Friday, May 1, 2015
Restless Legs Syndrome (RLS) Foundation name change – May 2015
Frequently asked questions
1. What is changing?
Effective May 1, 2015, we are reverting to our original name: Restless Legs Syndrome (RLS) Foundation. Our website domain will return to www.rls.org. Our social media, publications and correspondence will also reflect the original name going forward.
2. Why is the Foundation making this change?
Feedback from members, healthcare providers and scientists reveals that restless legs syndrome is their preferred term for the disease. Despite consensus achieved two years ago for adopting the term Willis-Ekbom disease to avoid the misleading words legs and syndrome and to help destigmatize the disease, our stakeholders largely continue to use restless legs syndrome. Using the more familiar, widely recognized term restless legs syndrome will also best support the Foundation’s marketing, public relations and fundraising efforts. Overall, the term restless legs syndrome works best for pursuing our mission to improve the lives of individuals who have RLS.
3. What is not changing?
The RLS Foundation is committed to improving the lives of the millions of men, women and children who live with RLS. Our dedication to this mission will not change. Through initiatives like our Quality Care Center Program, Research Grant Program, and educational offerings, we will continue to work tirelessly to advance RLS awareness, treatment and research.
4. What steps did the Foundation take to make this decision?
In early 2015, the Foundation’s Board of Directors began discussing the possibility of reverting to the original name, in response to significant feedback from members, healthcare providers and researchers. We also received input from experts in business, marketing and public relations, who affirmed that the term restless legs syndrome will best support our activities in fundraising, growing and cultivating our membership, and increasing our media profile. After careful consideration of how to best serve our members, the Board voted unanimously in March to revert to our original name, Restless Legs Syndrome (RLS) Foundation.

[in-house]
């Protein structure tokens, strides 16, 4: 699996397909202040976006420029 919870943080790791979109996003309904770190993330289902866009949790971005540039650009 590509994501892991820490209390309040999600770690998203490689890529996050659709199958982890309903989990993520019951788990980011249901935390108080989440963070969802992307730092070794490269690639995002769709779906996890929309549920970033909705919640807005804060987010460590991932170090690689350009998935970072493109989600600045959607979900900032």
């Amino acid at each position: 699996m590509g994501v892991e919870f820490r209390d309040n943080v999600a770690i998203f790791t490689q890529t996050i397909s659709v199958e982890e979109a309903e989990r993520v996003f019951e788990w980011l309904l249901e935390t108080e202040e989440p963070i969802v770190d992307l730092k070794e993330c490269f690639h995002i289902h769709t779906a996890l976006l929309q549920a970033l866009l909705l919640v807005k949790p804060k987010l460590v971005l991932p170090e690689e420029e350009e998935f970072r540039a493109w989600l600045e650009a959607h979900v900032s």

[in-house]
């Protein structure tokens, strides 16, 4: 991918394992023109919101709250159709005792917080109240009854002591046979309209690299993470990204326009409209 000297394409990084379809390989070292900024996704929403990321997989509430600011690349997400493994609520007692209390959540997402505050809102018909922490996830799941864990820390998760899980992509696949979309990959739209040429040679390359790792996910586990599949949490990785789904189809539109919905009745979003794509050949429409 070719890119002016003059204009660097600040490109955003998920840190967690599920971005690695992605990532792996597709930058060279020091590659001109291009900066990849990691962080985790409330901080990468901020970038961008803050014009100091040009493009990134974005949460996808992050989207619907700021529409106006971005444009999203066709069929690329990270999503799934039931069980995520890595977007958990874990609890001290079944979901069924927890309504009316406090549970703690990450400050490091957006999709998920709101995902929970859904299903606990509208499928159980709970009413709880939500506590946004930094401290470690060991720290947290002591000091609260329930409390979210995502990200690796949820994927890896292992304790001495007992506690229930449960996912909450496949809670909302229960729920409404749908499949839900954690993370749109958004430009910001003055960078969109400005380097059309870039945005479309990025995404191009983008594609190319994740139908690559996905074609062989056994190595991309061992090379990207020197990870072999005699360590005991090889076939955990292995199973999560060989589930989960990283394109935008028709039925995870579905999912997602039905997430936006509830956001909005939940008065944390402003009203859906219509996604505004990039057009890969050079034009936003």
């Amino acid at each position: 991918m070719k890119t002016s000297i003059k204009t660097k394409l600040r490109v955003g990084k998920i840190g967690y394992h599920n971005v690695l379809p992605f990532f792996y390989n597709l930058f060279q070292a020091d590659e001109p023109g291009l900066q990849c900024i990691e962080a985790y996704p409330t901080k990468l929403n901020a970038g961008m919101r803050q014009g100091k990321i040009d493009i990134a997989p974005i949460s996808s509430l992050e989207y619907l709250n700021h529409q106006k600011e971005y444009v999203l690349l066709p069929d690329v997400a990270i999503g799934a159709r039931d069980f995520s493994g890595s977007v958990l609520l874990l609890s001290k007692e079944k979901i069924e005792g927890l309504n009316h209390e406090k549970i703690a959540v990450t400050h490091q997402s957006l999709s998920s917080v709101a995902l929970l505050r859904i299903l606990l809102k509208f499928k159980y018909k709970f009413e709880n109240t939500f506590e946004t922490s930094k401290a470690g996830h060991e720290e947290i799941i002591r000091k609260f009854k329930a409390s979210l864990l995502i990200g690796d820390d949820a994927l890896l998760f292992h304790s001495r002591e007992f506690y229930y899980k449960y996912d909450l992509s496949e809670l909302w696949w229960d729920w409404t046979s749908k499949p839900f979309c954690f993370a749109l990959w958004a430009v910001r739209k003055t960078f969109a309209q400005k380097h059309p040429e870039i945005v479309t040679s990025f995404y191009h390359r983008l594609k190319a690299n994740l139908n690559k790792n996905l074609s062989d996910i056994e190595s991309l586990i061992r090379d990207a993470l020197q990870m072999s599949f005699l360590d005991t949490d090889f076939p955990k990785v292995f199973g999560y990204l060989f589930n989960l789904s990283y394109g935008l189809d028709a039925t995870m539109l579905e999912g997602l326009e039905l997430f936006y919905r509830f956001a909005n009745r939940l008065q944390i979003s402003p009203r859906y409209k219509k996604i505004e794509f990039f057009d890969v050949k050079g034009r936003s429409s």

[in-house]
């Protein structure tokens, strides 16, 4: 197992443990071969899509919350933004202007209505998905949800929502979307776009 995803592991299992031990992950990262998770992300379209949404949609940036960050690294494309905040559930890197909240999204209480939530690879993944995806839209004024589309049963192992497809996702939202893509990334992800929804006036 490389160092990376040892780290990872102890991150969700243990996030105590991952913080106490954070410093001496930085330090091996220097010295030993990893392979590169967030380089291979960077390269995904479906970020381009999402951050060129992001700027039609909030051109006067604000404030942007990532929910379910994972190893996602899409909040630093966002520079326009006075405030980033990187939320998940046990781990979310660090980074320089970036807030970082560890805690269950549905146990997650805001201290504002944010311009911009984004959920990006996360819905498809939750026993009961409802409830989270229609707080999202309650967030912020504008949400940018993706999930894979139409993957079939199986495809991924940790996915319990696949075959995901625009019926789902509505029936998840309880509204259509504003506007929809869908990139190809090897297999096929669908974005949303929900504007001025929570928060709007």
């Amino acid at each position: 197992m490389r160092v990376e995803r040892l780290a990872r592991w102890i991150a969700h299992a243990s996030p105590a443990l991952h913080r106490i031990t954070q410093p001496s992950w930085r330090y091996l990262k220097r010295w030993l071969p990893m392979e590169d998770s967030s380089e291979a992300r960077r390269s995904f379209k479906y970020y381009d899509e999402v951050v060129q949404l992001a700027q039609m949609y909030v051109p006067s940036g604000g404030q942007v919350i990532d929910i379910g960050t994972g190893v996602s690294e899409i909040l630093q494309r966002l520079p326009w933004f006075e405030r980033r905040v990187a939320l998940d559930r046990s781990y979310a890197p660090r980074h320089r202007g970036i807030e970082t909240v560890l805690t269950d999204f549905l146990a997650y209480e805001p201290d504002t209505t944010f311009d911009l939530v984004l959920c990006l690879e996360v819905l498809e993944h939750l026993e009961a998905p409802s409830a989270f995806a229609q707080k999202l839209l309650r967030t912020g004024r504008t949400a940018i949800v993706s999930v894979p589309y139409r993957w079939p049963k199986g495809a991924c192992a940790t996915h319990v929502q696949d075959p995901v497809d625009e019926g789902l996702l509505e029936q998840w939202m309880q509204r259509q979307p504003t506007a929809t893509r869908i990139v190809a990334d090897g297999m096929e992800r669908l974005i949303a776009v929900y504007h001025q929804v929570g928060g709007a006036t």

5. How will my doctor know about the name change?
We will be communicating the name change broadly through a letter to individual healthcare providers who are listed in the Foundation’s provider directory, targeted communications to support group leaders and members, and a press release and announcements on our social media channels. Information about the name change will also be posted on our website at www.rls.org.
6. Will the term restless legs syndrome be used universally once again?
Over the past two years, the term restless legs syndrome has continued to be used alongside the term Willis-Ekbom disease by patients, researchers and healthcare providers. Restless legs syndrome will continue to be used as a single term or in “dual use” going forward.
7. If I prefer the name Willis-Ekbom disease, can I continue to use it?
The choice is yours to make on the term you prefer. Whichever name you use, the RLS Foundation will continue to work on your behalf to advocate, educate and search for a cure.
8. Will this change how and where I make donations to the Foundation? If I have a recurring gift set up, will anything be different?